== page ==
July/August Dakota Territory Air Museum’s P-47 Update

Update by Chuck Cravens
The rectangular notch in the skin on the fuselage side in this image is the hole for the exit door that controls the intercooler cooling airflow.


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Our P-47 restoration continued in late July and early August despite the busy times surrounding AirVenture in Oshkosh, WI. While some of the AirCorps folks were in Oshkosh displaying Lope’s Hope 3rd, others were hard at it on the P-47. The progress on the upper fuselage was remarkable to see after being away for a couple weeks.


To clear up any confusion about the logo change on our updates and correct some speculation, Texas Flying Legends Museum (TFLM) in Houston and the Dakota Territory Air Museum (DTAM ) in Minot, ND, have been sister museums since TFLM was established in 2010. DTAM was established in 1987. Both museums have shared in the operation and display of the TFLM collection for eight years. Both museums have also shared two major donors, one of whom has decided to step back from the warbird industry to contribute to another foundation.

A few of the warbirds have been, or are being, sold. The remainder of the collection, nine airworthy aircraft,will continue to be maintained, operated, and displayed by DTAM in Minot, ND. These planes include a Normandy invasion veteran Spitfire Mk IX, P40E, FM-2 Wildcat, C-47/C-53 Skytrooper “Duchess of Dakota”, Harvard Mk IV, P-51C “Lope’s Hope 3rd”, P-51D “Little Horse”, Iwo Jima veteran Stinson L-5 Sentinel and an F8F Bearcat recently emerging from restoration by Ezell Aviation in Breckenridge, TX. www.ezellaviation.com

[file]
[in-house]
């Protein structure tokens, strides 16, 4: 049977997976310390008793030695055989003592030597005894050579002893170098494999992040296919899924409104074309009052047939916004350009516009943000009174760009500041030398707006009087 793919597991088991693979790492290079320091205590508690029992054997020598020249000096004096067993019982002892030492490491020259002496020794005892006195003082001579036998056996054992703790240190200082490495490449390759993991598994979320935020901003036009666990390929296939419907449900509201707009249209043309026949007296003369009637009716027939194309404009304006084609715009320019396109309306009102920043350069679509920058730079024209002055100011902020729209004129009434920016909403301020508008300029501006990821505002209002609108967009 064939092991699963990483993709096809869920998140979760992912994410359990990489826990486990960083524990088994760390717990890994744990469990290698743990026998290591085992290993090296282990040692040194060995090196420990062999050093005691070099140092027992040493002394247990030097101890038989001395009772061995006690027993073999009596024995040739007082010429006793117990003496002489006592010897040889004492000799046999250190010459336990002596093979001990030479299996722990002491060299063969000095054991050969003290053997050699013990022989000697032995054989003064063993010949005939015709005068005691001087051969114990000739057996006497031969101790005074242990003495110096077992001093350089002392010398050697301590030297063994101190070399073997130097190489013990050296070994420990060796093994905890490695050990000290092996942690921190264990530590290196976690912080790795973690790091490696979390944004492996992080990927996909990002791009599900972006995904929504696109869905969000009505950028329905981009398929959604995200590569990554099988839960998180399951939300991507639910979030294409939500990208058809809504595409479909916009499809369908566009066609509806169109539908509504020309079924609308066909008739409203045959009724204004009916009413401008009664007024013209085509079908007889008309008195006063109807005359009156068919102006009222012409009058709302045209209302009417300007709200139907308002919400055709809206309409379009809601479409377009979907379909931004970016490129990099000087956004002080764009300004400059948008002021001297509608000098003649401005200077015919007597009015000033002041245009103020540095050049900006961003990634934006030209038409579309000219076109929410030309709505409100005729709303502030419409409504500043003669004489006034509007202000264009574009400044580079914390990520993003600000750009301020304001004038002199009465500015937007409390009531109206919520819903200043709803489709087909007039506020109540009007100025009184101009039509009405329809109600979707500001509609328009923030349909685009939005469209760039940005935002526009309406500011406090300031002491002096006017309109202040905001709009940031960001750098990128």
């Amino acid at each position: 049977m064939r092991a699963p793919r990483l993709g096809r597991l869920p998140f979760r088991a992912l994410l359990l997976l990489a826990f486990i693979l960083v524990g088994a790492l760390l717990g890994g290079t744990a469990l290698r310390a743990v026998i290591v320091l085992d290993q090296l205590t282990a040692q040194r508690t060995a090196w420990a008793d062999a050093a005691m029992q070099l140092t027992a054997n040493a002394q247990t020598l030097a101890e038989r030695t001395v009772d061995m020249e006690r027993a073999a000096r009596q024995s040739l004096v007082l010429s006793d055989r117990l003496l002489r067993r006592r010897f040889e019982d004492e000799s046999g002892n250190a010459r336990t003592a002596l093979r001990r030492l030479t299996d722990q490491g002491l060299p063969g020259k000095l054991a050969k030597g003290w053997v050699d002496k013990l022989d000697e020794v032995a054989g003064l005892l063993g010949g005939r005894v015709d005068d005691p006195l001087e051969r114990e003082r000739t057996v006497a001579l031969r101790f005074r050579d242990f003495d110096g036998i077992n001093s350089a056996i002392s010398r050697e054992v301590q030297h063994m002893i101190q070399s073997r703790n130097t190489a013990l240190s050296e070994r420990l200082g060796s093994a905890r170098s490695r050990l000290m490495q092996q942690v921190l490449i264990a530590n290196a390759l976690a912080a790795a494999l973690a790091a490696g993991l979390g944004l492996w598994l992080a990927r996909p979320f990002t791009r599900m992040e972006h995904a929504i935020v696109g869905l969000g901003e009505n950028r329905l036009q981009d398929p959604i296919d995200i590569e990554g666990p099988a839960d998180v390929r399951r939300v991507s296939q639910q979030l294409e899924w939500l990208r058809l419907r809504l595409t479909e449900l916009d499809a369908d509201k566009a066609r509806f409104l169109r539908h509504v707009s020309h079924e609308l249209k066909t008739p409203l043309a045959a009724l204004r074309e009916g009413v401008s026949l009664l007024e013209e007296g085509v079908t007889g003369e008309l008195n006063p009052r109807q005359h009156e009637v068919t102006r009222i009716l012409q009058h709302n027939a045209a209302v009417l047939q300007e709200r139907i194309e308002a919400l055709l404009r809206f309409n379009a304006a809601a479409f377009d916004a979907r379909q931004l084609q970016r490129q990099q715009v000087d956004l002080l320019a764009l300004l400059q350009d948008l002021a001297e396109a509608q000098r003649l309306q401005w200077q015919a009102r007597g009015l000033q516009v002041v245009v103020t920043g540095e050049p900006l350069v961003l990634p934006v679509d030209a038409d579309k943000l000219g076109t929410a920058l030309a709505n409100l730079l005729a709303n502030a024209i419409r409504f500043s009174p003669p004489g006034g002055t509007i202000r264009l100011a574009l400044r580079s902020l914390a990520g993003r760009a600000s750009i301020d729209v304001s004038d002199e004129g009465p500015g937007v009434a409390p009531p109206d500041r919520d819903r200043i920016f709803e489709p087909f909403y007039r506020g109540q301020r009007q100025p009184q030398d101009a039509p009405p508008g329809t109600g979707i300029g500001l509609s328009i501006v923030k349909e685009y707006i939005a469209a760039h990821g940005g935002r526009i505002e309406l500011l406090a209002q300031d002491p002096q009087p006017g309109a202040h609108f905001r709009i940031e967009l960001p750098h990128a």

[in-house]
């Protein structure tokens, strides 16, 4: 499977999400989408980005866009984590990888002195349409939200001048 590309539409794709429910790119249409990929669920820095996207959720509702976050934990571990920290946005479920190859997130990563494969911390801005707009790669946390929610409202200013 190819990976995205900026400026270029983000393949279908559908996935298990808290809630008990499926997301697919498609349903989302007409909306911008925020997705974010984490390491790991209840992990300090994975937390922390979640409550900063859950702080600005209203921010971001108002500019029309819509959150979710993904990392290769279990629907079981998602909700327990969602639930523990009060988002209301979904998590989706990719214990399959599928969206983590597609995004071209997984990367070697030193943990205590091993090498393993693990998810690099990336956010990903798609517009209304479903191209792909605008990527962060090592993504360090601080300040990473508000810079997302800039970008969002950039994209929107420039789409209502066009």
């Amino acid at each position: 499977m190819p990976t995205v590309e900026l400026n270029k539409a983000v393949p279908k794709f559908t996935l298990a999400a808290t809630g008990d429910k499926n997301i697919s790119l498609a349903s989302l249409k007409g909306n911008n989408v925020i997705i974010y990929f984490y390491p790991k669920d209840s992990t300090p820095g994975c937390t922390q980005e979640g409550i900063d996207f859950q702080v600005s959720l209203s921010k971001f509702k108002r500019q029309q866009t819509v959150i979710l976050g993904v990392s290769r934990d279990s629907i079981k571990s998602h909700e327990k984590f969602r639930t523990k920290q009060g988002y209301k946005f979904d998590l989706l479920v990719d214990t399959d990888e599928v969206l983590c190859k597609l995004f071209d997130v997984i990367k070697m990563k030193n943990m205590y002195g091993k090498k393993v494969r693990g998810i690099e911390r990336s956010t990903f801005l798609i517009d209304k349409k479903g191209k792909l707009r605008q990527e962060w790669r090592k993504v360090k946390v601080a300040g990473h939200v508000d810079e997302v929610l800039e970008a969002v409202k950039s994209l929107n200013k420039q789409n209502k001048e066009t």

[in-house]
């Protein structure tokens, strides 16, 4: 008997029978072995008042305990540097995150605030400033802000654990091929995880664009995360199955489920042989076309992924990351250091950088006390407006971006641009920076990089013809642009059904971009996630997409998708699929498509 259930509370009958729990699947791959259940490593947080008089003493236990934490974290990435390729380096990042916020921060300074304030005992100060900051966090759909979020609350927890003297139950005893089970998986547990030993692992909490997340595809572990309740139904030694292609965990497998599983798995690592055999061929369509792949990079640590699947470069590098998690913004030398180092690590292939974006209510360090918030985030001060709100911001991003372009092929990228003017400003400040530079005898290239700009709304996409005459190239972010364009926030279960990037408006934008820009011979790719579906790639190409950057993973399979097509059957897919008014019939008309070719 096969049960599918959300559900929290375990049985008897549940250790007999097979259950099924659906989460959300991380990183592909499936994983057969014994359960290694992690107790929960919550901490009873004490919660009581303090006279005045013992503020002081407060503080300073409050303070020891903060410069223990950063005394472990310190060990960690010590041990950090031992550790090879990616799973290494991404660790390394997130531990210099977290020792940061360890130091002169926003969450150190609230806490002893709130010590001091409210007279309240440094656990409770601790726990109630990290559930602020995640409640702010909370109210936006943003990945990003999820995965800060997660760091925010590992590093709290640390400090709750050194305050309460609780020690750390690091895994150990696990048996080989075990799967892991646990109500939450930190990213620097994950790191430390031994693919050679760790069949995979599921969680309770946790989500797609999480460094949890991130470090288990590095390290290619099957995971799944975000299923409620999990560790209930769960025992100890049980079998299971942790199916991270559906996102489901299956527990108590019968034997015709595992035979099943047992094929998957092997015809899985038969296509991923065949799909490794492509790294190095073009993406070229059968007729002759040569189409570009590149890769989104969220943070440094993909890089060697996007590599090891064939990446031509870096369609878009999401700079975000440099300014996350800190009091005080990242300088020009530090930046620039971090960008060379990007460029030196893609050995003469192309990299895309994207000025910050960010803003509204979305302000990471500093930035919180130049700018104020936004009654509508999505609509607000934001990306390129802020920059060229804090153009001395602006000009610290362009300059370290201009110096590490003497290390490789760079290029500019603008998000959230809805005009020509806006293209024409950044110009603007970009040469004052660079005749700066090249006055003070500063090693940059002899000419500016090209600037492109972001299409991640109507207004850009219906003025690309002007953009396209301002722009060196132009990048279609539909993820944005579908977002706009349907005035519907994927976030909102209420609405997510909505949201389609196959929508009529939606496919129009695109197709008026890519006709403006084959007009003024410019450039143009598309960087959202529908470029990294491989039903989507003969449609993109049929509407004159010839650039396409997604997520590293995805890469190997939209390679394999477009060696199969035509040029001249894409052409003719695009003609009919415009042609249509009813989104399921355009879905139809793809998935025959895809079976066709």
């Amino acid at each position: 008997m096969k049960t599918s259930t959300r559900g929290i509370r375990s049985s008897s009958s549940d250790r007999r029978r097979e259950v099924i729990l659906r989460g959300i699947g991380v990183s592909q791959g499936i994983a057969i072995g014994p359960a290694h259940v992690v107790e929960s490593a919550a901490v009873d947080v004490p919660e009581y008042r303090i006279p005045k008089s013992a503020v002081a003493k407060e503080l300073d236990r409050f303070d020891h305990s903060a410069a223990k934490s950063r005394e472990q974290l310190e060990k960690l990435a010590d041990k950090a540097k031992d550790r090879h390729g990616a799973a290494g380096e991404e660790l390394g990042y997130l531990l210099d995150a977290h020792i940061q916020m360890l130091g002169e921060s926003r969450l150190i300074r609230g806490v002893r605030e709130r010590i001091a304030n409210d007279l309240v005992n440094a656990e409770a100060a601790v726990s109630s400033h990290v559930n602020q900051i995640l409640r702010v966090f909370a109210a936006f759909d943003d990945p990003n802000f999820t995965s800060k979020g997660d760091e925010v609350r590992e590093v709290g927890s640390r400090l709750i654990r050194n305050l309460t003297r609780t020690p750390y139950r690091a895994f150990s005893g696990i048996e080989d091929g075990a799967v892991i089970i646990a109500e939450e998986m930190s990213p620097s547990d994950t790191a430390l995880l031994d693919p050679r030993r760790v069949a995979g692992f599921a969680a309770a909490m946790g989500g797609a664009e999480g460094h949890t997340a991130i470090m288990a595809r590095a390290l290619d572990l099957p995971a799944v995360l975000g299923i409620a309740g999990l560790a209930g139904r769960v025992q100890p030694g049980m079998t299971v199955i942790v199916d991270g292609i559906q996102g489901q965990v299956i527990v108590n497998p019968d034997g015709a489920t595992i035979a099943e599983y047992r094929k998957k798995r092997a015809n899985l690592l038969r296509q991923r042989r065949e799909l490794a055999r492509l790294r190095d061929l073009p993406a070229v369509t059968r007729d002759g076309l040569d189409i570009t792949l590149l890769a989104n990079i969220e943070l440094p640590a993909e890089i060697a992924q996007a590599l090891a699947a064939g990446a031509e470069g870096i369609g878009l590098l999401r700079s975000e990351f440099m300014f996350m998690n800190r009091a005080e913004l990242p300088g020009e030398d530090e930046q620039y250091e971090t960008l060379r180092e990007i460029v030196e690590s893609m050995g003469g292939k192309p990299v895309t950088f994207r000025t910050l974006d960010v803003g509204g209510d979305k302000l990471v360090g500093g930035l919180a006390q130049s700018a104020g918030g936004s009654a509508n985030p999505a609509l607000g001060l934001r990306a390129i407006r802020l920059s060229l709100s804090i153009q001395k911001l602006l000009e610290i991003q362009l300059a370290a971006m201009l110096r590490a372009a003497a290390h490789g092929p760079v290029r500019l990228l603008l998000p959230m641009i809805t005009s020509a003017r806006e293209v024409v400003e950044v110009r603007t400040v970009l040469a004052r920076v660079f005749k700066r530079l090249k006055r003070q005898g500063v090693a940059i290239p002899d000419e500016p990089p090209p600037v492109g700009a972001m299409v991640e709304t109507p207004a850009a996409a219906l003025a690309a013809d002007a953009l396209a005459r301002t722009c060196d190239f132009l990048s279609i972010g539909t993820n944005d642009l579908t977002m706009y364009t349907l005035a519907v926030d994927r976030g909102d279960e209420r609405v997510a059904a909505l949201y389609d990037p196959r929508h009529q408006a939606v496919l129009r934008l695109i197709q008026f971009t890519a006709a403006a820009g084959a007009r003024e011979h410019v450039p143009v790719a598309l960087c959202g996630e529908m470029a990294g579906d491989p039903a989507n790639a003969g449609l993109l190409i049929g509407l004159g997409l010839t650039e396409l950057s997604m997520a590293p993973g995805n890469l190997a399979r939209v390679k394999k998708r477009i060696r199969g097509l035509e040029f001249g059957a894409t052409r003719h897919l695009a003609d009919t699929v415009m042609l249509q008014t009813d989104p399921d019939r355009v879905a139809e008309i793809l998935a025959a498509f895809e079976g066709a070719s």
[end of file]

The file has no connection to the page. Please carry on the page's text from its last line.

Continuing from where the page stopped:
The museums have always had a commitment to not only campaign flying warbirds, but also to bring them back to life. To this end, they have a long standing, close working relationship with AirCorps Aviation based in Bemidji, MN. AirCorps has completed two award-winning projects for DTAM so far – the Harvard and the P-51C “Lope’s Hope 3rd”.

DTAM currently has two other projects in progress with AirCorps, this P-47D Razorback and a P-38, both Pacific theater veterans. They also have a Hurricane being finished up next year by Ray Middleton in Fort Collins, CO and a P-51D Mustang expected to fly next year after restoration by Casey Odegaard in Kindred, ND.

For eight years these owners, pilots, and crew have given us the gift of displaying their aircraft throughout the U.S. They have tirelessly moved aircraft and engaged enthusiasts, honored veterans from all service branches, and flown for both President George H.W. Bush and the Air Force Academy. Most importantly, they have honored our greatest generation while inspiring our future generations.

DTAM will be updating its website later this winter so you can come back and check the site for more information at that time: www.dakotaterritoryairmuseum.com. Thanks for your continued interest.

Close Quarters

This month, considerable work was done inside the fuselage frame. On a P-47, the spaces aren’t that closed in compared to other warbirds like Mustangs, Spitfires, or Warhawks.

Parts Preparation

Turbocharger system


The sharply ridged turtleback is the reason the early P-47s were called razorbacks.  As that structure takes form, our Thunderbolt establishes its identity as a D-23, the last of the razorbacks.

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1 Response
  1. Gary Fowler

    Mr. Cravens,
    Such an interesting story concerning the reconstruction of P-47D, SN 42-27609. While discussing the presentation of a P-47 model to a former fighter pilot of the 35th FG, 40th FS, a story emerged that he related we hope may shed some light on this aircraft. It’s not a given fact, but only a possibility that I think may be worth looking into. As a third party to this, I certainly wish to discover if this might be the link for which you and the restorers have been searching. I’m sure the main participants will be contacting you shortly with more information.

    Gary Fowler

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